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For a Premier Lab, a Zero-Energy Showcase - Jim Witkin -

For a Premier Lab, a Zero-Energy Showcase

Jul 14, 2010 - Jim Witkin -

Haselden Construction
The new Research Support Facility in Golden, Colo., will generate as much energy as it uses.

The federal government has just finished construction on a zero-energy office building, the nation’s largest, and is hoping that commercial developers will follow its lead. The 222,000-square-foot Research Support Facility is on the Department of Energy’s National Renewable Energy Laboratory campus in Golden, Colo. Just over 800 employees will occupy the building once it officially opens in late August.

A zero-energy building creates as much energy as it uses over the course of a year, said John Andary, a principal at Stantec, the sustainable design consultants for the project. Thanks to various “passive” design techniques and technologies, the facility will consume 50 percent less energy than buildings constructed to current commercial codes, he predicts. The remaining power needs will be generated onsite from solar panels, allowing the building to operate at an annual net-zero energy basis.

Remarkably, many of the efficiency “innovations” are existing building techniques, some of them centuries old, that were developed to make the best use of natural light and the earth’s ability to heat and cool. By contrast, modern building design, based on the ubiquity of cheap energy, moved away from many of those principles.

“We went back to simple design techniques that were used before there were electric lights and before we had air conditioning compressors,” Mr. Andary said. “What you had then were narrow buildings that optimized the use of daylight and windows you could open to provide ventilation.”

The building’s east-to-west orientation and narrow 60-foot width will bring daylight into all interior work spaces. Typical office buildings may devote 30 percent of their total energy expenditures to lighting alone. To take advantage of the operable windows, one of the building’s many “smart” features will notify occupants in a message sent to their computer screens when they should open or close their windows, based on a comparison of inside and outside temperatures.

Mr. Andary described the walls as “concrete sandwich panels” – a layer of concrete on the outside, a layer of insulation and then a smooth concrete layer facing the interior office space. “This gives the same effect as an old stone cathedral where the mass of the building absorbs heat during the day to keep the interior cool, and then releases this heat when the temperature drops at night,” he said.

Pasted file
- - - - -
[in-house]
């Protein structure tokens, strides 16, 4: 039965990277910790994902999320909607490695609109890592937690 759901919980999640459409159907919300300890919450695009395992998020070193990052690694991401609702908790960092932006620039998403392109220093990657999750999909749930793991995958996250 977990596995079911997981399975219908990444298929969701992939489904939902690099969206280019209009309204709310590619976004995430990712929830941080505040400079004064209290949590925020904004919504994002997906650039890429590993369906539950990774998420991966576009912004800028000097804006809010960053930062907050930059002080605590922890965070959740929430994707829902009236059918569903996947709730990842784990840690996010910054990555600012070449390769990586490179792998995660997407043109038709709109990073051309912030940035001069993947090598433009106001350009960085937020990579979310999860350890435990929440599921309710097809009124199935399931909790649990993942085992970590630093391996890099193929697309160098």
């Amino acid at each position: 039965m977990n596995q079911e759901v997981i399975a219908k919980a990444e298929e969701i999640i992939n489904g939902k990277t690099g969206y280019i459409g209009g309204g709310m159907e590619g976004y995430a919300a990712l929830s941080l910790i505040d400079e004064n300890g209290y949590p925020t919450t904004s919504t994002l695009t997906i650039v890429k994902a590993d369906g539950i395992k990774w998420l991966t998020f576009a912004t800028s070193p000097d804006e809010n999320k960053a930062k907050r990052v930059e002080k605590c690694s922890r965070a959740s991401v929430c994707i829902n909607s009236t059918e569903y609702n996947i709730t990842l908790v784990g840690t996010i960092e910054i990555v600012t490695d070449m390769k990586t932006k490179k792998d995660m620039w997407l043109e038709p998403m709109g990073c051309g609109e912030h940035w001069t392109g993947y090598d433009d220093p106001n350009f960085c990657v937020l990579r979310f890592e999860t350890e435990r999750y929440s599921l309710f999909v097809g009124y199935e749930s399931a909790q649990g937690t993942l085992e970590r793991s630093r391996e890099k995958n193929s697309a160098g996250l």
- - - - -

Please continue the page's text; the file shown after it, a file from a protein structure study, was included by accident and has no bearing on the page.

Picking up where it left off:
A low-energy radiant heating and cooling system will further control the interior temperatures. Rather than using a traditional (and energy demanding) forced air system to heat and cool the building, the radiant system essentially heats or chills the building mass itself using water pipes in the concrete floor slabs that circulate hot or cold water depending on the season.

Corrugated metal panels cover much of the building’s south exterior, capturing solar heat and funneling it to a concrete thermal labyrinth beneath the building that also serves as the foundation. The labyrinth stores the heat or can release it into the building when additional heating is required during the coldest months.

Much of the building is composed of recycled materials, including some from the runway of Denver’s defunct Stapleton Airport. Reclaimed steel natural gas pipes are used as structural columns. The lobby is lined with wood recovered from Colorado pine trees destroyed by a bark beetle infestation that has been unfolding in this part of the country since 1996.

The Department of Energy expects the project to get a platinum rating from the United States Green Building Council’s Leadership in Energy and Environmental Design, or LEED, program. Platinum is its highest rating under LEED, the mostly widely accepted green building certification. Although more expensive than conventional commercial buildings, the new building’s cost, $259 per square foot, is in line with that of other LEED buildings.

The Department of Energy is hoping that the building will become a showcase for energy-efficient design. “Once we prove that the building works, and we will be monitoring this very carefully, we think others will want to emulate what we’ve done here,” said Bill Glover, the chief operating officer of the National Renewable Energy Laboratory.

The Department of Energy plans to share the building’s design with any interested party through the publication of a how-to manual at the laboratory’s Web site this fall.<object width="640" height="385"><param name="movie" value=""></param><param name="allowFullScreen" value="true"></param><param name="allowScriptAccess" value="always"></param><embed src="" type="application/x-shockwave-flash" allowfullscreen="true" allowScriptAccess="always" width="640" height="385"></embed></object>

Here’s a video documentary on the project:




Updated: 2016/06/30

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